Intro by Mary Jo Tarallo: The results of two surveys conducted in early December by the Cross Country Ski Areas Association shed light on the role XC skiing might play during the pandemic. It suggests many new participants will be motivated to try activities that offer more safety in a pandemic, including cross-country skiing and snowshoeing.
Feedback also found that participants are most interested in local activities that allow them to control their risk but continue to get on snow. Casual downhill skiers are considering cross-country skiing and snowshoeing locally this season in addition to, or as a replacement for, downhill skiing. The second survey focused on product trends and purchases.
Here is a link to the results of the surveys. In the meantime, Roger Lohr, owner and editor of xcskiresorts.com, has some valuable advice for those who are interested in trying cross country skiing and what they need to do to be successful.
By Roger Lohr:
Getting outdoors, going at your own pace, enjoying and sharing an outing with a friend or family member of any age, and getting some winter exercise are all good reasons to try XC skiing. You can have a purpose (fitness or reaching a destination) or a goal (getting out a few times a week, or attaining a number of times on skis a year) with your XC skiing. The sport is known to provide a level of calorie burning but it also is very helpful to combat various ailments including mental health such as depression and anxiety.
XCSkiResorts.com offers useful tips for alpine skiers to have a positive introduction to XC skiing:
- Go to a XC ski area with machine groomed trails (packed with tracks) for a consistent trail condition and introduction to XC. Refrain from starting to XC at the local park, trail, or golf course in your neighborhood.
- Use good light weight rental equipment. Boots should be comfortable and skis should allow good balance. Make sure it is not old equipment because the new gear makes it easier.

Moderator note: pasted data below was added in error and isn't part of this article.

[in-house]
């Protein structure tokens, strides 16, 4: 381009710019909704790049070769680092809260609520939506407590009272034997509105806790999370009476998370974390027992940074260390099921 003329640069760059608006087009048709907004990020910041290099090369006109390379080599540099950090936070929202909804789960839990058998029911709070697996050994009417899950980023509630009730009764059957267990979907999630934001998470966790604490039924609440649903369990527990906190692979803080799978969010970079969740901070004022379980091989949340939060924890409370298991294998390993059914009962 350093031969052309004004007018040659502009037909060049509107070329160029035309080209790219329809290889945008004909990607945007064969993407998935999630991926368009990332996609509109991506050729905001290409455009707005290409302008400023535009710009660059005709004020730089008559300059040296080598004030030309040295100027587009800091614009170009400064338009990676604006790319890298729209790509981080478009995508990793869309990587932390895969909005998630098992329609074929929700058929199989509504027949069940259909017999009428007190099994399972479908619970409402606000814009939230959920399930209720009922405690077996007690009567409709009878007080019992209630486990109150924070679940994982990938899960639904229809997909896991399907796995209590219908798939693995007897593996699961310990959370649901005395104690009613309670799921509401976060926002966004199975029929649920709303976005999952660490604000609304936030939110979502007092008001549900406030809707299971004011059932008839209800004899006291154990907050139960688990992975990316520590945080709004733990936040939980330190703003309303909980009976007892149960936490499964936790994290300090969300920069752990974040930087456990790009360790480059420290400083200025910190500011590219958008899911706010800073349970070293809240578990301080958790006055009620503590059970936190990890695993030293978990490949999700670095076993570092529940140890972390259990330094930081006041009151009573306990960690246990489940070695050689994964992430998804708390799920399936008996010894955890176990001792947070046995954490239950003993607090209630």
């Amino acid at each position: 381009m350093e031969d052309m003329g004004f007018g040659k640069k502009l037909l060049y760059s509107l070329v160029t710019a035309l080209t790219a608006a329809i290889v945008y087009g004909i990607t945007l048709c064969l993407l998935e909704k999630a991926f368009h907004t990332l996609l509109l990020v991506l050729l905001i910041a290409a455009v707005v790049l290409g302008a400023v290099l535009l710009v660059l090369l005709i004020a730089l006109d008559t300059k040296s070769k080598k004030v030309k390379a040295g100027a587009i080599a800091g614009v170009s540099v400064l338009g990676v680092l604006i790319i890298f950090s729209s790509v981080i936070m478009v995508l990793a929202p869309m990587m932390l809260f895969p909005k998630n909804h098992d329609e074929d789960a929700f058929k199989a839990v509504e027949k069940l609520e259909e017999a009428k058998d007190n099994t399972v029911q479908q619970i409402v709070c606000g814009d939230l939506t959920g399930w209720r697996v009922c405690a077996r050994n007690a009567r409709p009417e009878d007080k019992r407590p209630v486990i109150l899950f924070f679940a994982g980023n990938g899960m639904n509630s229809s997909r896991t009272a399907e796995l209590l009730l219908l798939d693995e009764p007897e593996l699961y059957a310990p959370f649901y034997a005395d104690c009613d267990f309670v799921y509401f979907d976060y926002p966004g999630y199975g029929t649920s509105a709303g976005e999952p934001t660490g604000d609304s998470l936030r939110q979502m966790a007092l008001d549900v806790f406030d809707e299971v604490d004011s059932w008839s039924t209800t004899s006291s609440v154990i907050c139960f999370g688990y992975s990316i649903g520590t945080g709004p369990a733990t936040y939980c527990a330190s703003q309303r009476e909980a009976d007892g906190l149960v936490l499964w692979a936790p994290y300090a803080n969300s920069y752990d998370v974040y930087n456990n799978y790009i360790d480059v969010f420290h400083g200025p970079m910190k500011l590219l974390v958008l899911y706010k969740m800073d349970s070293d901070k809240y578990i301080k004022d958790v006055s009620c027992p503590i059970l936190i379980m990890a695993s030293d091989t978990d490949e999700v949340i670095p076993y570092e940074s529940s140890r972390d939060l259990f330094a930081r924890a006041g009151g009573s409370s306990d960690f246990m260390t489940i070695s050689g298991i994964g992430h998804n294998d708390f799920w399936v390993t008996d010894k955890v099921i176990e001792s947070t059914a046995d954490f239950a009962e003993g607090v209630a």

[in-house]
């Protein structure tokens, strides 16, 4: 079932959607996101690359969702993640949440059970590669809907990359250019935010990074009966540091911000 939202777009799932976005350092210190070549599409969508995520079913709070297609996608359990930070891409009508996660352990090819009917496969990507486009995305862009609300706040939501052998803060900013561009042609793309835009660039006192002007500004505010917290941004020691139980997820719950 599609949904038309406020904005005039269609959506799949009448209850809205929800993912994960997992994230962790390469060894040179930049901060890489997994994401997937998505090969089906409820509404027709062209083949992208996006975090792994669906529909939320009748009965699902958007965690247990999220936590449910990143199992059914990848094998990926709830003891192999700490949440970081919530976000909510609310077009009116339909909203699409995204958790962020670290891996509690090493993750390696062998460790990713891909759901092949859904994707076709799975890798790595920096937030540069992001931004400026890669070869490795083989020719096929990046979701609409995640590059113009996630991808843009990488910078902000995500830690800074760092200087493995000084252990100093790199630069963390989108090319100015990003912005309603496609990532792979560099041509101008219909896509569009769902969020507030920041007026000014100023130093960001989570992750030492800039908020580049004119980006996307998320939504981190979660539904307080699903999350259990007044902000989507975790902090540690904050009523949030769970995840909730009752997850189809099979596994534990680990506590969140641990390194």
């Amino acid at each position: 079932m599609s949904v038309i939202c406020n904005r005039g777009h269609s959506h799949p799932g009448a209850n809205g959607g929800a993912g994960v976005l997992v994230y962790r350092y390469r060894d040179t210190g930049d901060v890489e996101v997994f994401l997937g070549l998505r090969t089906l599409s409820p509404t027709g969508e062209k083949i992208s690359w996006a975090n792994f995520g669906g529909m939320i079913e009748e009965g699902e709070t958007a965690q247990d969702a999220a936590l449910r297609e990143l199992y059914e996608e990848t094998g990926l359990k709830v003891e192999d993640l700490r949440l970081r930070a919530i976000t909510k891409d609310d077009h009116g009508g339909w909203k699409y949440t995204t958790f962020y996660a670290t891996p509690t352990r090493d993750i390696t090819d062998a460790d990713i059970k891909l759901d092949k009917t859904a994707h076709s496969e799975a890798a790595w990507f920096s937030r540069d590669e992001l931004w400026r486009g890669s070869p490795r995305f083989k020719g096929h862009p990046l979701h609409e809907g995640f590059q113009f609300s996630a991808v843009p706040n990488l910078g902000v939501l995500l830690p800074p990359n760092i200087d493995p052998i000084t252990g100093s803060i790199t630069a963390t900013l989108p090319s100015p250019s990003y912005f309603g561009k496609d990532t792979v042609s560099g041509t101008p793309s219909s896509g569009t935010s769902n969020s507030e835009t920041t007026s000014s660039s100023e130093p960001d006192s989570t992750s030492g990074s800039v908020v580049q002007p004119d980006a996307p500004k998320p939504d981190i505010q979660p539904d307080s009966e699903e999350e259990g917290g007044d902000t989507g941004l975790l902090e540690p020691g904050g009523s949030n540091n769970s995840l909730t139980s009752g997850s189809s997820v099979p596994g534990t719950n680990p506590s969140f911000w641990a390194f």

- Get a few clinics or lessons from a professional instructor. Don’t expect a friend or relative to know how to teach you how to XC ski. Basic skills include weighting one ski at a time, good body position, making the skis glide, and controlling speed when going downhill. They’ll also show you how to hold the poles correctly if the grips have straps, which makes a big difference.
- Dress in layers with a synthetic base layer (underwear top and bottom), light gloves (not alpine ski gloves because they are too hot), shirt and overpants, light jacket (not alpine ski jacket and pants). To be prepared bring a bottle of water, headband, heavier gloves, etc.
- Go for a ski tour or outing less than 10 kilometers (5 miles) on a nice day (sunny and not too cold), which should be less than 2 hours.
There are some major differences between XC skiing and downhill skiing.
Skis are much narrower and the boots offer much less support compared to alpine skis. This requires more reliance on balance and weighting the skis rather than leaning on a big plastic ski boot.
The clothing issues are also significantly different as noted in the above tips. XC skiing creates heat for the skier and you don’t go as fast so there is less wind involved that makes you feel cold. You also do not sit on the chair lift, so less insulation is needed.
Going down hill, XC skis require an even weighting technique when snow plowing and it is recommended that you dominate the skis by making sure that weight is distributed to both your heel and the front of your foot. Rolling the ankles inward really helps to push the skis out in the snow plow (weighting the central part of the ski) so it slows down and allows control. Flimsy XC ski boots makes this more difficult but stiff boot should give more control. Twist the boot sole to compare the stiffness of different pairs of boots. On XC skis it is possible to go faster and out of control. In untracked snow you can burrow into soft snow and fall forward if too much weight is on the toes when snow plowing.
Longer poles have a different purpose in XC skiing as they should provide about 20% of forward momentum and are more than a turning cue as in alpine skiing except when you are turning the skis while going down hill.
The best suggestion is to avoid overdoing it – bring some chocolate treats, take in nature and winter scenery, and make it about more than skiing, and it can give you a quality experience and great memories.
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